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Medicine Lodge, United States

Barillari C.,Swiss Institute of Bioinformatics | Ottoz D.S.M.,Swiss Institute of Bioinformatics | Ottoz D.S.M.,Center for Personalized Medicine | Fuentes-Serna J.M.,Swiss Institute of Bioinformatics | And 3 more authors.
Bioinformatics | Year: 2015

Summary: The open-source platform openBIS (open Biology Information System) offers an Electronic Laboratory Notebook and a Laboratory Information Management System (ELN-LIMS) solution suitable for the academic life science laboratories. openBIS ELN-LIMS allows researchers to efficiently document their work, to describe materials and methods and to collect raw and analyzed data. The system comes with a user-friendly web interface where data can be added, edited, browsed and searched. Availability and implementation: The openBIS software, a user guide and a demo instance are available at https://openbis-eln-lims.ethz.ch. The demo instance contains some data from our laboratory as an example to demonstrate the possibilities of the ELN-LIMS (Ottoz et al., 2014). For rapid local testing, a VirtualBox image of the ELN-LIMS is also available. © 2015 The Author 2015. Published by Oxford University Press.

Erb H.H.H.,Innsbruck Medical University | Langlechner R.V.,Innsbruck Medical University | Moser P.L.,Innsbruck Medical University | Handle F.,Innsbruck Medical University | And 8 more authors.
Endocrine-Related Cancer | Year: 2013

Development and progression of prostate cancer (PCa) are associated with chronic inflammation. The cytokine interleukin 6 (IL6) can influence progression, differentiation, survival, and angiogenesis of PCa. To identify novel pathways that are triggered by IL6, we performed a gene expression profiling of two PCa cell lines, LNCaP and MDA PCa 2b, treated with 5 ng/ml IL6. Interferon (IFN) regulatory factor 9 (IRF9) was identified as one of the most prevalent IL6-regulated genes in both cell lines. IRF9 is a mediator of type I IFN signaling and acts together with STAT1 and 2 to activate transcription of IFN-responsive genes. The IL6 regulation of IRF9 was confirmed at mRNA and protein levels by quantitative real-time PCR and western blot respectively in both cell lines and could be blocked by the anti-IL6 antibody Siltuximab. Three PCa cell lines, PC3, Du-145, and LNCaP-IL6C, with an autocrine IL6 loop displayed high expression of IRF9. A tissue microarray with 36 PCa tissues showed that IRF9 protein expression is moderately elevated in malignant areas and positively correlates with the tissue expression of IL6. Downregulation and overexpression of IRF9 provided evidence for an IFN-independent role of IRF9 in cellular proliferation of different PCa cell lines. Furthermore, expression of IRF9 was essential to mediate the antiproliferative effects of IFNa2. We concluded that IL6 is an inducer of IRF9 expression in PCa and a sensitizer for the antiproliferative effects of IFNα2. © 2013 The authors Published by Bioscientifica Ltd.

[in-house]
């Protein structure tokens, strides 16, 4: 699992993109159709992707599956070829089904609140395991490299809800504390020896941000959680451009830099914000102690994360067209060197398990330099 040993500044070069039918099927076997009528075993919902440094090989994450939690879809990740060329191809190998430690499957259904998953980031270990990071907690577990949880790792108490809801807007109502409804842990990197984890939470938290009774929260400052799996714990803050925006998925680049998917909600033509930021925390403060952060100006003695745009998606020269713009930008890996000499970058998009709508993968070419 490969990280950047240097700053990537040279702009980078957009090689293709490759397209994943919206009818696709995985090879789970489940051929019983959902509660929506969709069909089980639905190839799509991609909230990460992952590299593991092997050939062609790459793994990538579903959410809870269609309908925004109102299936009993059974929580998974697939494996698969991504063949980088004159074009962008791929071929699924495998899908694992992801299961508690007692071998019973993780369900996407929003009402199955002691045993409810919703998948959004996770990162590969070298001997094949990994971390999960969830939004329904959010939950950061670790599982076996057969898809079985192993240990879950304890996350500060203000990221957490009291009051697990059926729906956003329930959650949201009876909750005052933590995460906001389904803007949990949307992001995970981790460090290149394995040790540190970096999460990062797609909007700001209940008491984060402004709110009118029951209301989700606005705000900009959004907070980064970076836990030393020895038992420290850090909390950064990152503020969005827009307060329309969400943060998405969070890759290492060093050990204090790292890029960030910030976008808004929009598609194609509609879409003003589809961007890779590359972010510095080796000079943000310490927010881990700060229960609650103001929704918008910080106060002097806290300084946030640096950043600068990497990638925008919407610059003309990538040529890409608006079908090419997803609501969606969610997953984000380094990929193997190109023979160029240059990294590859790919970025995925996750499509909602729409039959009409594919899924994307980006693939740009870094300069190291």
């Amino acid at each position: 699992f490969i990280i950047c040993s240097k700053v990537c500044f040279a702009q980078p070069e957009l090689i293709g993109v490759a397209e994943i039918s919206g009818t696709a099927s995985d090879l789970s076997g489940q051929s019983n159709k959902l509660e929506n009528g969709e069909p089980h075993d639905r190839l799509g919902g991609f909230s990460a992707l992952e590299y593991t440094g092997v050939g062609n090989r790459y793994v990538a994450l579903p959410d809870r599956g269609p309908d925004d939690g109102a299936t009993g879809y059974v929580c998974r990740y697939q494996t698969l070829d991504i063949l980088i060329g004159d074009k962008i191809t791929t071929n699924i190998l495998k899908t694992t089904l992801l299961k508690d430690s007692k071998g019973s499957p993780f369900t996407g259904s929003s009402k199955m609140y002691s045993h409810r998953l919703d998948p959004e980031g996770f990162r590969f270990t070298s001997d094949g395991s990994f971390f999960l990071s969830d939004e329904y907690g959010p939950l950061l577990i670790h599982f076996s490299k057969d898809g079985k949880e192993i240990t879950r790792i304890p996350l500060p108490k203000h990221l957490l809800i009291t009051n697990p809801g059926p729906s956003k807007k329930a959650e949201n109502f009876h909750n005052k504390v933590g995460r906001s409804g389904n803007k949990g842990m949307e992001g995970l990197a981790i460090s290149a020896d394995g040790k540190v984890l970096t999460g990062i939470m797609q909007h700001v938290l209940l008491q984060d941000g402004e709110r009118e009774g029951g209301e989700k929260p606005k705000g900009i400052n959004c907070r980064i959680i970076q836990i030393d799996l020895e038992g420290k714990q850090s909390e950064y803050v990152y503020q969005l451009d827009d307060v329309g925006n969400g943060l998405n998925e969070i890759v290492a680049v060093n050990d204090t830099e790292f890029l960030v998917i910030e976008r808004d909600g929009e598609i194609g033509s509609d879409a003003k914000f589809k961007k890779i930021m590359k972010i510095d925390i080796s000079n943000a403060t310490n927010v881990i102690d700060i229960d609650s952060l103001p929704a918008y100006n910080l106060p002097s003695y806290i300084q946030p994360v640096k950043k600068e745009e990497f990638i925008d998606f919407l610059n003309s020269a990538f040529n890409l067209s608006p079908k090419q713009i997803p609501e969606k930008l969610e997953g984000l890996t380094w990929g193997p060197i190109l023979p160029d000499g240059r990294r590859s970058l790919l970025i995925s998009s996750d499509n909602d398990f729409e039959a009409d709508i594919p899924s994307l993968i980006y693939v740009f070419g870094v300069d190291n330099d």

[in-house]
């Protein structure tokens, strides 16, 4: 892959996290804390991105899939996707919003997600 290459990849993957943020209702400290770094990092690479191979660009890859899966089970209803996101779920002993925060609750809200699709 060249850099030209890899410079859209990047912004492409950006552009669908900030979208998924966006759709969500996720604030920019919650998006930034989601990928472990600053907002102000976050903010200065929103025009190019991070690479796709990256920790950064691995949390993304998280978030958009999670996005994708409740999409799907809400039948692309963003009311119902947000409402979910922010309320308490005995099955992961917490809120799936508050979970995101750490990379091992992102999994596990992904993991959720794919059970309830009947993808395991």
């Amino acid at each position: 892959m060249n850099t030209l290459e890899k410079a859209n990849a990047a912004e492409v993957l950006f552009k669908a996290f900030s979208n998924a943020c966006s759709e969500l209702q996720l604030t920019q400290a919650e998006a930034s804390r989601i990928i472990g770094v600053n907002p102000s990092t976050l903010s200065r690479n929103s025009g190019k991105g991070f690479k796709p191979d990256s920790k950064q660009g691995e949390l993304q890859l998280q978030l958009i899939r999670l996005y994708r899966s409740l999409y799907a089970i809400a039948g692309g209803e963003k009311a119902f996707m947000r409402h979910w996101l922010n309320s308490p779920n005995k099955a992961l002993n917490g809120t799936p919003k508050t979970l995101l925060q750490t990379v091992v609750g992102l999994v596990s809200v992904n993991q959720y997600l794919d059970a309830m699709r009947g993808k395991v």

Falk M.J.,Childrens Hospital of Philadelphia | Gai X.,Center for Personalized Medicine | Shigematsu M.,Thomas Jefferson University | Vilardo E.,Medical University of Vienna | And 9 more authors.
RNA Biology | Year: 2016

We report a Caucasian boy with intractable epilepsy and global developmental delay. Whole-exome sequencing identified the likely genetic etiology as a novel p.K212E mutation in the X-linked gene HSD17B10 for mitochondrial short-chain dehydrogenase/reductase SDR5C1. Mutations in HSD17B10 cause the HSD10 disease, traditionally classified as a metabolic disorder due to the role of SDR5C1 in fatty and amino acid metabolism. However, SDR5C1 is also an essential subunit of human mitochondrial RNase P, the enzyme responsible for 5′-processing and methylation of purine-9 of mitochondrial tRNAs. Here we show that the p.K212E mutation impairs the SDR5C1-dependent mitochondrial RNase P activities, and suggest that the pathogenicity of p.K212E is due to a general mitochondrial dysfunction caused by reduction in SDR5C1-dependent maturation of mitochondrial tRNAs. © 2016 Taylor & Francis Group, LLC